Among the various types of inhalation devices, pressurized metered-dose inhalers (pMDIs) are the most commonly recommended and most widely used devices for pediatric patients due to their efficacy, portability, and general acceptance by asthmatic children and their caregivers.[7] Correct inhalation technique and device use is the cornerstone for optimum asthma control. Many authors have reported poor usage of devices across all ages, particularly among children. Hence, this study is planned to evaluate the inhaler technique among children with asthma, its association with the level of asthma control, and to identify factors associated with improper use of inhaler devices.


  Materials and Methods Top


A hospital-based prospective cross-sectional study was conducted among asthmatic patients attending the pediatric respiratory clinic of B. P. Koirala Institute of Health Sciences (BPKIHS) which is located in the Eastern part of Nepal. The study area has a mixed population with families belonging to all socioeconomic strata. Children aged 4–11 years with a diagnosis of asthma based on clinical criteria and spirometry test, as per the Global Initiative National Asthma guidelines[8] and also those using MDI for a continuous period of more than a month were included in the study after taking informed consent from parents and assent from children. Those who were immunocompromised or using a device other than pMDI were excluded from the study.

The following formula was used in the calculation of sample size: N = Z2 P q/e2. Taking 5%[5] as the prevalence of asthma in children, 95% level of significance, and 80% power to estimate sample size, we got an estimate of 73, but according to the record maintained at the pediatric chest clinic, there were around 100 children with asthma in the age range of 4–11 years in 2016.

After adding 10% as nonresponsive rate we arrived at the sample size of 110. We were able to recruit 103 asthmatic children who had been on inhaled corticosteroids for more than a month and satisfied our inclusion criteria. We excluded participants whose parents did not consent, children <4 years and >11 years, immunocompromised patients and children using a device other than pMDI. A semi-structured pretested pro forma was used to collect basic demographic data of the study participants. Modified Kuppuswamy classification was used to collect the socioeconomic data. After the study was approved by the Institutional Ethical Review Committee (I. R. C) of BPKIHS, data collection was started.

Measures

Inhaler device assessment tool

This tool checks the technique of the inhaler device. Inhaler device assessment tool (IDAT) is either scored 1 or 0; no errors = 1 and error = 0 for the 5 steps. Total scores are obtained by summing the scores for each step; thus, they may range from 0 to 5.[9] IDAT assesses all the critical steps of the inhaler device, regardless of whether pMDI is used alone or together with spacer and/or mask. Children on MDI with spacer without mask were checked for five critical steps. In step 1, it was assessed whether he/she removed the cap and inserted canister into spacer correctly; if done correctly, he/she was awarded 1 point. If the metal canister of MDI was not in a plastic mouthpiece, a score of 0 was given. Other steps were assessed and scored in the same way. In the second step, it was seen if the child shook the canister and delivered only 1 spray in the chamber; if yes, he/she was awarded 1 point; if this step was done incorrectly (e.g., forgot to shake or device held incorrectly), he/she was scored 0. In the third step, we assessed whether the child exhaled completely or breathed out to the end of a normal breath before putting the apparatus in their mouth and then hears a hissing sound; if done so, 1 point was given; otherwise, we scored 0. In the fourth step, it was assessed if he/she inhaled appropriately for device, i.e., put the mouthpiece of spacer in the mouth with lips closed tightly around it, subsequently, presses the inhaler, breathe in slowly, and deeply through the mouth for about 5 s; if all this was done correctly, then he/she was given 1 point; if they showed incorrect technique such as inhaling through the nose, or heard a musical sound or whistling due to breathing in too quickly, then a score of 0 was given. In the final step, the correct technique of holding breath to a count of 10 s with lips kept closed was assessed; if this was done correctly, a score of 1 was given; else, we scored 0 for the step.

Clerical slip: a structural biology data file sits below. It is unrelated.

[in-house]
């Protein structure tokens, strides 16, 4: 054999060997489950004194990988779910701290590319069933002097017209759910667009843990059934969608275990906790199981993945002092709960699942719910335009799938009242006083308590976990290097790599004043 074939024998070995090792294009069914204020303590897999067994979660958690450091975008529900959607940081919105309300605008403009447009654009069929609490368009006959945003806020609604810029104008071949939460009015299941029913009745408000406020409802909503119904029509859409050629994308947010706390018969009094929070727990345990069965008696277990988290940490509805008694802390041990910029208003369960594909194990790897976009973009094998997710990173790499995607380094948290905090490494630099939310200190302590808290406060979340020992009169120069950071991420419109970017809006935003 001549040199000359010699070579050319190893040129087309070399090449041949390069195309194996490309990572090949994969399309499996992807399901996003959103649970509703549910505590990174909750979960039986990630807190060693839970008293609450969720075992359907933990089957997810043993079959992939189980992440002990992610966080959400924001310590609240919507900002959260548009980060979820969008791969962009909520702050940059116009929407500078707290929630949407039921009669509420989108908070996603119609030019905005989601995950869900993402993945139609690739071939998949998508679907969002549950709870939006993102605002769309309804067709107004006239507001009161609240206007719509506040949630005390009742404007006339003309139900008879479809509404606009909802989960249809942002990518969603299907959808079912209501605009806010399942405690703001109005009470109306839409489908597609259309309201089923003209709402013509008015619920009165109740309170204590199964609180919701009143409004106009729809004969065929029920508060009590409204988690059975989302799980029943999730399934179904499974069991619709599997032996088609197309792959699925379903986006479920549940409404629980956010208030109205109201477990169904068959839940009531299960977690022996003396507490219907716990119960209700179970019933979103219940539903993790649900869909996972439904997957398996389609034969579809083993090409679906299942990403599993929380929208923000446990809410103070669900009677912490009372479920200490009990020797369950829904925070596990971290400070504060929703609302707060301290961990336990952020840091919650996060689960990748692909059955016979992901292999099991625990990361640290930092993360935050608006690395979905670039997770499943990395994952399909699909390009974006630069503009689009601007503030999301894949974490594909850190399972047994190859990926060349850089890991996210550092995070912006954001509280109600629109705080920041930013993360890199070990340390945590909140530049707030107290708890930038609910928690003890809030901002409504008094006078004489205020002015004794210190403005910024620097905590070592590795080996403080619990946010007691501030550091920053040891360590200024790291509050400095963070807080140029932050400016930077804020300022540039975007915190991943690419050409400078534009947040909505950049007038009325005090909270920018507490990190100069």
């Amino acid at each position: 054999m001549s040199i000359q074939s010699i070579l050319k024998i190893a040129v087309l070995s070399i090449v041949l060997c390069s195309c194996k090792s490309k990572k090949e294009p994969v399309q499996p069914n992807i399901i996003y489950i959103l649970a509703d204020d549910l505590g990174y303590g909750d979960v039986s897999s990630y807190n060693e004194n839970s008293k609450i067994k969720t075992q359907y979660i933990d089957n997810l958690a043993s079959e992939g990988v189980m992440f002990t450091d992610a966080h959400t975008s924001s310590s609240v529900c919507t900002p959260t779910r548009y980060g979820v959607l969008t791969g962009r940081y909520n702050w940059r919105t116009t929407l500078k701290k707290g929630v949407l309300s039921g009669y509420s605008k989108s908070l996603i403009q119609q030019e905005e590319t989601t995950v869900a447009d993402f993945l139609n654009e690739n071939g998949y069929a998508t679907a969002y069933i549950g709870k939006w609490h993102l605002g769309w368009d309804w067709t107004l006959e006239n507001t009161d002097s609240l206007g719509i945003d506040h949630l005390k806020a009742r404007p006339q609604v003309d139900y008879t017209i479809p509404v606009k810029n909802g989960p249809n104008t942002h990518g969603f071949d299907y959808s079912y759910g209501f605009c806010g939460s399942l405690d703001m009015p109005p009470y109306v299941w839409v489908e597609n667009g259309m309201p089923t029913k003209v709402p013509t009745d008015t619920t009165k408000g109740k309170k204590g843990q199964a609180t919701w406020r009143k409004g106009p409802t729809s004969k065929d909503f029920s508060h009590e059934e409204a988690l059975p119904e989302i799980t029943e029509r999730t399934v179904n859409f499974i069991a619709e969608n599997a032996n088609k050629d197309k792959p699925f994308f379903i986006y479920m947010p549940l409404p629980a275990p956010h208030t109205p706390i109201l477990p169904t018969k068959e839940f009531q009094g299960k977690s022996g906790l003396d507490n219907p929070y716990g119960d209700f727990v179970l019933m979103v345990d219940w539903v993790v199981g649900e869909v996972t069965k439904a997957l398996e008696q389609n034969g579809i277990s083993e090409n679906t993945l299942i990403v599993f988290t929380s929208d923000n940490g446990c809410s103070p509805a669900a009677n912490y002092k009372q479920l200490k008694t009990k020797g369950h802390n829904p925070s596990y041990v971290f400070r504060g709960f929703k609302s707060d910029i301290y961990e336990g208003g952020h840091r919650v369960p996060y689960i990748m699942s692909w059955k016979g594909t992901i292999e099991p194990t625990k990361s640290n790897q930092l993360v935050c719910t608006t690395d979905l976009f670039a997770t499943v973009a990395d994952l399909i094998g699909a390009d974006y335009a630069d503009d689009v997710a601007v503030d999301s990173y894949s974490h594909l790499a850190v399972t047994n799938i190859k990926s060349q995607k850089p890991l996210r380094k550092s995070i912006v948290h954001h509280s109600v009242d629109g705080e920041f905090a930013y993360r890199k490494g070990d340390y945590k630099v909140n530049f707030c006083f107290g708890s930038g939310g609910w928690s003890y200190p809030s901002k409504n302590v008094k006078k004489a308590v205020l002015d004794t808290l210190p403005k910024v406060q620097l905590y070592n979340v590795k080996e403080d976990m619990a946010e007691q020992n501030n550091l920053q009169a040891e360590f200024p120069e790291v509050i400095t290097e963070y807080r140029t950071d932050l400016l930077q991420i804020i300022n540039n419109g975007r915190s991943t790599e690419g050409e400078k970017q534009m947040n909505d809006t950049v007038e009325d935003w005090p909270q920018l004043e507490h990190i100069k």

Each of the five steps for all forms of the IDAT was scored 1 or 0. A step was scored “1” if there were no errors for that step. A step was scored as “0” if it contained at least one error. Scores for all five steps were then added for a maximum possible total score of 5 and a minimum score of 0. The specific criteria to score the step as 1 or 0 were different depending on the device and age of the child, as indicated on the forms. When training nurses or other health-care providers on appropriate usage techniques for more than one device, a cumulative score of 95% to 100% should be obtained. For example, when training for the use of three devices, a score of 14/15 or 95% should be obtained (three devices ×5 maximum score = 15).